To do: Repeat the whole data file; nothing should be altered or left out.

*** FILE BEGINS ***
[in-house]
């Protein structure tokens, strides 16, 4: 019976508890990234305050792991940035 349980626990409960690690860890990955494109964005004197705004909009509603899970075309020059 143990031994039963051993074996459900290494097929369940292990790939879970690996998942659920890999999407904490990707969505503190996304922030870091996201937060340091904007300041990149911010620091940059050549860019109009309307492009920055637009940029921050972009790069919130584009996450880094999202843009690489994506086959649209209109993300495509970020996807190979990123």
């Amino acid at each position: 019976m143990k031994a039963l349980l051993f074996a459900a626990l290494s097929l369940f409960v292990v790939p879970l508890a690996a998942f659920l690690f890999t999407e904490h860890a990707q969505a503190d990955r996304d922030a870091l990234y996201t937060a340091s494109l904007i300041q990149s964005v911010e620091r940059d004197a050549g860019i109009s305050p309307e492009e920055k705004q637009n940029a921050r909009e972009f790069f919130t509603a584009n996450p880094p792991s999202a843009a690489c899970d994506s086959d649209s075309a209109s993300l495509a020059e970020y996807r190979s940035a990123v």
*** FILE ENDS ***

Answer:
[in-house]
């Protein structure tokens, strides 16, 4: 019976508890990234305050792991940035 349980626990409960690690860890990955494109964005004197705004909009509603899970075309020059 143990031994039963051993074996459900290494097929369940292990790939879970690996998942659920890999999407904490990707969505503190996304922030870091996201937060340091904007300041990149911010620091940059050549860019109009309307492009920055637009940029921050972009790069919130584009996450880094999202843009690489994506086959649209209109993300495509970020996807190979990123």
């Amino acid at each position: 019976m143990k031994a039963l349980l051993f074996a459900a626990l290494s097929l369940f409960v292990v790939p879970l508890a690996a998942f659920l690690f890999t999407e904490h860890a990707q969505a503190d990955r996304d922030a870091l990234y996201t937060a340091s494109l904007i300041q990149s964005v911010e620091r940059d004197a050549g860019i109009s305050p309307e492009e920055k705004q637009n940029a921050r909009e972009f790069f919130t509603a584009n996450p880094p792991s999202a843009a690489c899970d994506s086959d649209s075309a209109s993300l495509a020059e970020y996807r190979s940035a990123v």